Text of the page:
In the present study, both GFP- and hbFGF-expressing MSCs differentiated into endothelial cells in vivo. This differentiation capacity is thought to be the mechanism by which cell therapy restores cardiac function (30), improves blood flow, and reduces necrosis in ischemia (13,31). Specifically, MSCs have been shown to differentiate into cardiomyocytes, vascular smooth muscle cells, and endothelial cells in ischemic cardiomyopathy (30). Furthermore, in an in vivo stroke model, transplantation of brain-derived neurotrophic factor-differentiated, MSCs improved motor function to a greater degree than transplantation of undifferentiated MSCs (32). However, the improved blood perfusion in ischemic hind limbs after transplantation of in vitro-differentiated endothelial cells suggests that this differentiation pathway may be necessary, and possibly sufficient, for angiogenic therapy in ischemia (31).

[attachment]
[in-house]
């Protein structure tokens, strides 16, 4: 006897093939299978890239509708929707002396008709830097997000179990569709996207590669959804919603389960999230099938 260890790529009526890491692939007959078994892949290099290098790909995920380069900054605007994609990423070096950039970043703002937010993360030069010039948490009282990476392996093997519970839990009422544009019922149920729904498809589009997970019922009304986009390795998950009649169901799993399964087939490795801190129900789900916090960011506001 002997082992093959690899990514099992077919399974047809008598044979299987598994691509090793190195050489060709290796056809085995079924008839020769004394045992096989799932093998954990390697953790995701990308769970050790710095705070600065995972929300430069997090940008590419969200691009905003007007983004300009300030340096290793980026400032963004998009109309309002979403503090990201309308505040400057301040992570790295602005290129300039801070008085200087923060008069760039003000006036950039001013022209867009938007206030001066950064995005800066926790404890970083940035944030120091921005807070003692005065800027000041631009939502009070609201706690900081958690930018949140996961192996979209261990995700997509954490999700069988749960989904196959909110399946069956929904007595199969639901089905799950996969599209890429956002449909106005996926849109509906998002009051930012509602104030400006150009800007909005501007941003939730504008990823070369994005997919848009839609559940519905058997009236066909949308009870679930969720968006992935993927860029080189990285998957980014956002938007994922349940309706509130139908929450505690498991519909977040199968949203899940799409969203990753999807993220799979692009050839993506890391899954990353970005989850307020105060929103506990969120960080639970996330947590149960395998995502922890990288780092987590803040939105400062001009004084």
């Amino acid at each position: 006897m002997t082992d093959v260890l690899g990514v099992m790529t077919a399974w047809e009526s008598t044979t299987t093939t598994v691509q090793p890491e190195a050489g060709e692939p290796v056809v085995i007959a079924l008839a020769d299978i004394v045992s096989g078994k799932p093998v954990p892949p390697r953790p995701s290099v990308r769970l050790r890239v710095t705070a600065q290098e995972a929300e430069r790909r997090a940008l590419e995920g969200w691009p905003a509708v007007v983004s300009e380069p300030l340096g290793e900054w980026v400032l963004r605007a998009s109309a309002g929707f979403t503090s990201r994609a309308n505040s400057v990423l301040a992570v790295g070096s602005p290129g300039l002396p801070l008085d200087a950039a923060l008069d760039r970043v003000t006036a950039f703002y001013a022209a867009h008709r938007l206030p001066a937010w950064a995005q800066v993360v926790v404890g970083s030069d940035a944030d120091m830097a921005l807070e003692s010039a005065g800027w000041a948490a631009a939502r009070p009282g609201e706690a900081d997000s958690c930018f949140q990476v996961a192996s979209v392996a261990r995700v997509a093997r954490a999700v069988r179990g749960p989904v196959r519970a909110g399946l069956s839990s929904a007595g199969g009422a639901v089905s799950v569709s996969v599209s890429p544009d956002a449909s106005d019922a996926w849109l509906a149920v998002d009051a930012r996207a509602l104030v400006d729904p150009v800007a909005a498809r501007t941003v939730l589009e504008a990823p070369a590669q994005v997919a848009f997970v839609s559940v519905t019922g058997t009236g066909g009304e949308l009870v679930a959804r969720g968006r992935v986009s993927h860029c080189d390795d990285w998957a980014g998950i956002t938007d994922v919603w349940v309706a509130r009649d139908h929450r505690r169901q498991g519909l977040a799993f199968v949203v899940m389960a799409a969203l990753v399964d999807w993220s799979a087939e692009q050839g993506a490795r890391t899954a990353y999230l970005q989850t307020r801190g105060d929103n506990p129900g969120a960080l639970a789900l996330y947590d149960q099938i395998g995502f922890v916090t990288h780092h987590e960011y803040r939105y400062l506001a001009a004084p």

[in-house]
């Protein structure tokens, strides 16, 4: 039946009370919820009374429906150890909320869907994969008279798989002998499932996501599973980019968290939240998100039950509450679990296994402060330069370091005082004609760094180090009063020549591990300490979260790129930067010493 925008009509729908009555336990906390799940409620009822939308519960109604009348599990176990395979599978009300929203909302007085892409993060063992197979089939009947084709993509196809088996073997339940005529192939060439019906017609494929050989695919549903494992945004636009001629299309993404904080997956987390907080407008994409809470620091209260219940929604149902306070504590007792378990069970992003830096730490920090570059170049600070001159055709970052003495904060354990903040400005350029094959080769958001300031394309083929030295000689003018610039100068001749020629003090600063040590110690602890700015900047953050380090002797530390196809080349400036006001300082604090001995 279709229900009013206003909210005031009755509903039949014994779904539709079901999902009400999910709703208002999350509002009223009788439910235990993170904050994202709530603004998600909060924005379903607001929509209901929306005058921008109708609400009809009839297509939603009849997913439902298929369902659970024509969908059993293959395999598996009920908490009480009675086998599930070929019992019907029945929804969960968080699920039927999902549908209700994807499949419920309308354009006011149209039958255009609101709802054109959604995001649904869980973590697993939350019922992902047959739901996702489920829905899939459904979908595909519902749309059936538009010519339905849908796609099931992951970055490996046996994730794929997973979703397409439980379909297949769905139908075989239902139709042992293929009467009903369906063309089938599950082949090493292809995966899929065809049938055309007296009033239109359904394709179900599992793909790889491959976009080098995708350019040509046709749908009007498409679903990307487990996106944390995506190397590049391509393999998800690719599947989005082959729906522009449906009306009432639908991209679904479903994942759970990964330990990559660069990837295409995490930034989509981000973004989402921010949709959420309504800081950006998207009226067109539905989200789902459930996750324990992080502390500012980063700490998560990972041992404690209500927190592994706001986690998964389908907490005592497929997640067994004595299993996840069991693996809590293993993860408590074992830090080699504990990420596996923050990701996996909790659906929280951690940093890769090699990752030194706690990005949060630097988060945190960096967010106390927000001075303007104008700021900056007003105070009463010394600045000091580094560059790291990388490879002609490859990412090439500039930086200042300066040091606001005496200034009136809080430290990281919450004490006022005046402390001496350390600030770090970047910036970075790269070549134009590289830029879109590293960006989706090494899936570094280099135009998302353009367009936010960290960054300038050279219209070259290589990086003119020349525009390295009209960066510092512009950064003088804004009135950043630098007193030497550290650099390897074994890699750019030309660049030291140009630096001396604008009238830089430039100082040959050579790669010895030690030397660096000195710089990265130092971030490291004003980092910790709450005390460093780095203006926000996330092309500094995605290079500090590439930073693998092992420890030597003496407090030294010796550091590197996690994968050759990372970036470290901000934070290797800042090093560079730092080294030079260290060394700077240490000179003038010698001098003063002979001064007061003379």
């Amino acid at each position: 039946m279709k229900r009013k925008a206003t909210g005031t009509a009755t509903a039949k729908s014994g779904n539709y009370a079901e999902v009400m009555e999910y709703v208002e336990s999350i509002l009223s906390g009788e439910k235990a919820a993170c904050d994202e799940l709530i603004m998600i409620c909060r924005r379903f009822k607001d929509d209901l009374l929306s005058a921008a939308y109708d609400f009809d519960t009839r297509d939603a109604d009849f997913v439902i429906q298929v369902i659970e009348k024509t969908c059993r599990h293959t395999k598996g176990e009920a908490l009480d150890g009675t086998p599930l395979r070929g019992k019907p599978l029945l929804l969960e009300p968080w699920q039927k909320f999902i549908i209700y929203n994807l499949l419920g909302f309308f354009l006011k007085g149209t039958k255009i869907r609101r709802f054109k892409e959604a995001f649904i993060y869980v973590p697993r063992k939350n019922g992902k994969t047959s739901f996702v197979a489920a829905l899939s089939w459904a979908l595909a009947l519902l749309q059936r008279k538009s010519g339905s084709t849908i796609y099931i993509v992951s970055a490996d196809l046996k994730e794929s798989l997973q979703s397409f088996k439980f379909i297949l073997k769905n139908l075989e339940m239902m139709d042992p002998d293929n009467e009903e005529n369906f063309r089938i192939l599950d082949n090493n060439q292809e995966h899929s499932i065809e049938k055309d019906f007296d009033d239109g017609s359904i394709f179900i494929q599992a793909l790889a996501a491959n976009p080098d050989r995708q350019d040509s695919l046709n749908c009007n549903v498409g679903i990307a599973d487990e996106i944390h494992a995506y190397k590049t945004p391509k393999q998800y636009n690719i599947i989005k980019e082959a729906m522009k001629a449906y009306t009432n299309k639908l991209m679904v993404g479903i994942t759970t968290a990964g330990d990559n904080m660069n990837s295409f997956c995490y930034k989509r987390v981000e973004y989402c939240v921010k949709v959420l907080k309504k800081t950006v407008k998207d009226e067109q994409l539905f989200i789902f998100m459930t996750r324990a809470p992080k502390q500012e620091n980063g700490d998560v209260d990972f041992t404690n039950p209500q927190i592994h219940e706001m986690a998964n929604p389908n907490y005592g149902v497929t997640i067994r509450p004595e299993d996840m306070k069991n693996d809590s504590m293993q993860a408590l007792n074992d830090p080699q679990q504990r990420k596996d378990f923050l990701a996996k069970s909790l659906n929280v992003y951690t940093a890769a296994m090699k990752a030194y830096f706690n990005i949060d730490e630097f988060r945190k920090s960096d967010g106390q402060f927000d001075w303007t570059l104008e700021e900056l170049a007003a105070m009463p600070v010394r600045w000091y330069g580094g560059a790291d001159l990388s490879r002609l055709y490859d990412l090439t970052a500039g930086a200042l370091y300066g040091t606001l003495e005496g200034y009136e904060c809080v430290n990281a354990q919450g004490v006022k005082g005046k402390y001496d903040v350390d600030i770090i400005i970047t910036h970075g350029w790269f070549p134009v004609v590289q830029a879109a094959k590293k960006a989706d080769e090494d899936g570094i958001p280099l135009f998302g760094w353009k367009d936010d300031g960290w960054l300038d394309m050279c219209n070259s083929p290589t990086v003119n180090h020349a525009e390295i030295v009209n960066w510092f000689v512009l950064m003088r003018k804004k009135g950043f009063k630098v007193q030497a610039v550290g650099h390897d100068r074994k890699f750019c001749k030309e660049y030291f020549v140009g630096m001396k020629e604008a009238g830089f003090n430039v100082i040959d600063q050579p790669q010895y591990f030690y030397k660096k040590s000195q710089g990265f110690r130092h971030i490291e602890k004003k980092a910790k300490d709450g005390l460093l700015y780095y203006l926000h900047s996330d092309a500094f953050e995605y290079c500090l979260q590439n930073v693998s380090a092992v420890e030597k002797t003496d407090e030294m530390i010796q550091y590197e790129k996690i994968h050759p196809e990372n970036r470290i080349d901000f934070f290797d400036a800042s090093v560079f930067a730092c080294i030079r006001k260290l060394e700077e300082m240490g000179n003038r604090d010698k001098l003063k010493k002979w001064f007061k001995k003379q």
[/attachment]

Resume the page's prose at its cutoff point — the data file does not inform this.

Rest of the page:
Induction of a microenvironment conducive to stem-cell differentiation and engraftment likely depends on paracrine effects (33) that promote vascularization (e.g., interleukin [IL]-4, IL-13, angiogenin, and VEGF), extracellular matrix production (e.g., PDGF-BB), and tissue remodeling (e.g., matrix metalloproteinases) (13). In addition, differential paracrine factor expression is thought to be responsible for the varying restorative capacity of different stem cells in ischemic diseases (33). That is consistent with the results of the present study, in which greater VEGF production was observed with hbFGF-MSCs than with GFP-MSCs. Further studies will assess the mechanism by which hbFGF-MSCs differentiate into endothelial cells, as well as the engraftment capacity of these cells.